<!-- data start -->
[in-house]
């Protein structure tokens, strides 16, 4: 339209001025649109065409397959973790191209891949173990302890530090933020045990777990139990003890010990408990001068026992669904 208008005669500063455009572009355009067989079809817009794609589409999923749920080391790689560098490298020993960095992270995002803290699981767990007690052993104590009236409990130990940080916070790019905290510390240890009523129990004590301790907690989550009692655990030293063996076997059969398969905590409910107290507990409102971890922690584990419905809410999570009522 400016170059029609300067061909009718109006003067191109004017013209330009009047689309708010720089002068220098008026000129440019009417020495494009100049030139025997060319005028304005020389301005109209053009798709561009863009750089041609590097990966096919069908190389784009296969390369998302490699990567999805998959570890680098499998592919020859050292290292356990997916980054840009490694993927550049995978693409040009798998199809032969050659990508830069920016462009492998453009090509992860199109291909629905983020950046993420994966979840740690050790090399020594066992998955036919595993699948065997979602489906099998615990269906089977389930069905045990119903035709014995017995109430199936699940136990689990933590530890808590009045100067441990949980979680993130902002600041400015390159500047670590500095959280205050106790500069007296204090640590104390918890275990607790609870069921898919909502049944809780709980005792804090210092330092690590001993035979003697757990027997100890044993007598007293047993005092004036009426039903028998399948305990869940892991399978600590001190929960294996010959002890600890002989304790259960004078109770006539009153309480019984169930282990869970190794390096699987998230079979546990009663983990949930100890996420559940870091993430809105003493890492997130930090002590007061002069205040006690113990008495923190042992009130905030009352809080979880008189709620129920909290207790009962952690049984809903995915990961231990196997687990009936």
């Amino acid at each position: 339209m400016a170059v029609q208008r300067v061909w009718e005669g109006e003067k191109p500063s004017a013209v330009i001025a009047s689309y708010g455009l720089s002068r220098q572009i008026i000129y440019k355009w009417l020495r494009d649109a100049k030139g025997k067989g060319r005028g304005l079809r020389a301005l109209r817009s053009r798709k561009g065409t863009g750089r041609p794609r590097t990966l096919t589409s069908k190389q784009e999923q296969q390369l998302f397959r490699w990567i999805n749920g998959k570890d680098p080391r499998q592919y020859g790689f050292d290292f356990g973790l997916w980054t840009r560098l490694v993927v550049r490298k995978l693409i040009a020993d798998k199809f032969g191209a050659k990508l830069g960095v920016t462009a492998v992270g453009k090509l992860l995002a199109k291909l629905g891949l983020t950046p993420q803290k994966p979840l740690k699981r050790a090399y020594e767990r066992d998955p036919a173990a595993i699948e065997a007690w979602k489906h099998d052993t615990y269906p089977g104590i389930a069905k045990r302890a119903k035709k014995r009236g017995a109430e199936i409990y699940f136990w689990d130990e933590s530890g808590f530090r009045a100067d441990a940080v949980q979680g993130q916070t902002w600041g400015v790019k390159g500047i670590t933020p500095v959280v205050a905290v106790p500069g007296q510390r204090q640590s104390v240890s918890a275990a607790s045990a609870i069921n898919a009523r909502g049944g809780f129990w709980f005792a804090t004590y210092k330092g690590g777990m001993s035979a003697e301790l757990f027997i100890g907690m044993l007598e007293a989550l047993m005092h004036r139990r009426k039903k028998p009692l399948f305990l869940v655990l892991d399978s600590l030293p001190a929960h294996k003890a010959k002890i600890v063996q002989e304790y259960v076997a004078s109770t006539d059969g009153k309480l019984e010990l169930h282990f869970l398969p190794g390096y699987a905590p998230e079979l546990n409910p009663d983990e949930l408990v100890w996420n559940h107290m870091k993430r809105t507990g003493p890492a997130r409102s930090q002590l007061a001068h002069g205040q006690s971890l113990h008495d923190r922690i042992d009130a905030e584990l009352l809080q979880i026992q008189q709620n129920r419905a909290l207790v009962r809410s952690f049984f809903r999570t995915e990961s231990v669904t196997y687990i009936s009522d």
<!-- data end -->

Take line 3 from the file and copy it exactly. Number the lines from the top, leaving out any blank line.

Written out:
């Amino acid at each position: 339209m400016a170059v029609q208008r300067v061909w009718e005669g109006e003067k191109p500063s004017a013209v330009i001025a009047s689309y708010g455009l720089s002068r220098q572009i008026i000129y440019k355009w009417l020495r494009d649109a100049k030139g025997k067989g060319r005028g304005l079809r020389a301005l109209r817009s053009r798709k561009g065409t863009g750089r041609p794609r590097t990966l096919t589409s069908k190389q784009e999923q296969q390369l998302f397959r490699w990567i999805n749920g998959k570890d680098p080391r499998q592919y020859g790689f050292d290292f356990g973790l997916w980054t840009r560098l490694v993927v550049r490298k995978l693409i040009a020993d798998k199809f032969g191209a050659k990508l830069g960095v920016t462009a492998v992270g453009k090509l992860l995002a199109k291909l629905g891949l983020t950046p993420q803290k994966p979840l740690k699981r050790a090399y020594e767990r066992d998955p036919a173990a595993i699948e065997a007690w979602k489906h099998d052993t615990y269906p089977g104590i389930a069905k045990r302890a119903k035709k014995r009236g017995a109430e199936i409990y699940f136990w689990d130990e933590s530890g808590f530090r009045a100067d441990a940080v949980q979680g993130q916070t902002w600041g400015v790019k390159g500047i670590t933020p500095v959280v205050a905290v106790p500069g007296q510390r204090q640590s104390v240890s918890a275990a607790s045990a609870i069921n898919a009523r909502g049944g809780f129990w709980f005792a804090t004590y210092k330092g690590g777990m001993s035979a003697e301790l757990f027997i100890g907690m044993l007598e007293a989550l047993m005092h004036r139990r009426k039903k028998p009692l399948f305990l869940v655990l892991d399978s600590l030293p001190a929960h294996k003890a010959k002890i600890v063996q002989e304790y259960v076997a004078s109770t006539d059969g009153k309480l019984e010990l169930h282990f869970l398969p190794g390096y699987a905590p998230e079979l546990n409910p009663d983990e949930l408990v100890w996420n559940h107290m870091k993430r809105t507990g003493p890492a997130r409102s930090q002590l007061a001068h002069g205040q006690s971890l113990h008495d923190r922690i042992d009130a905030e584990l009352l809080q979880i026992q008189q709620n129920r419905a909290l207790v009962r809410s952690f049984f809903r999570t995915e990961s231990v669904t196997y687990i009936s009522d």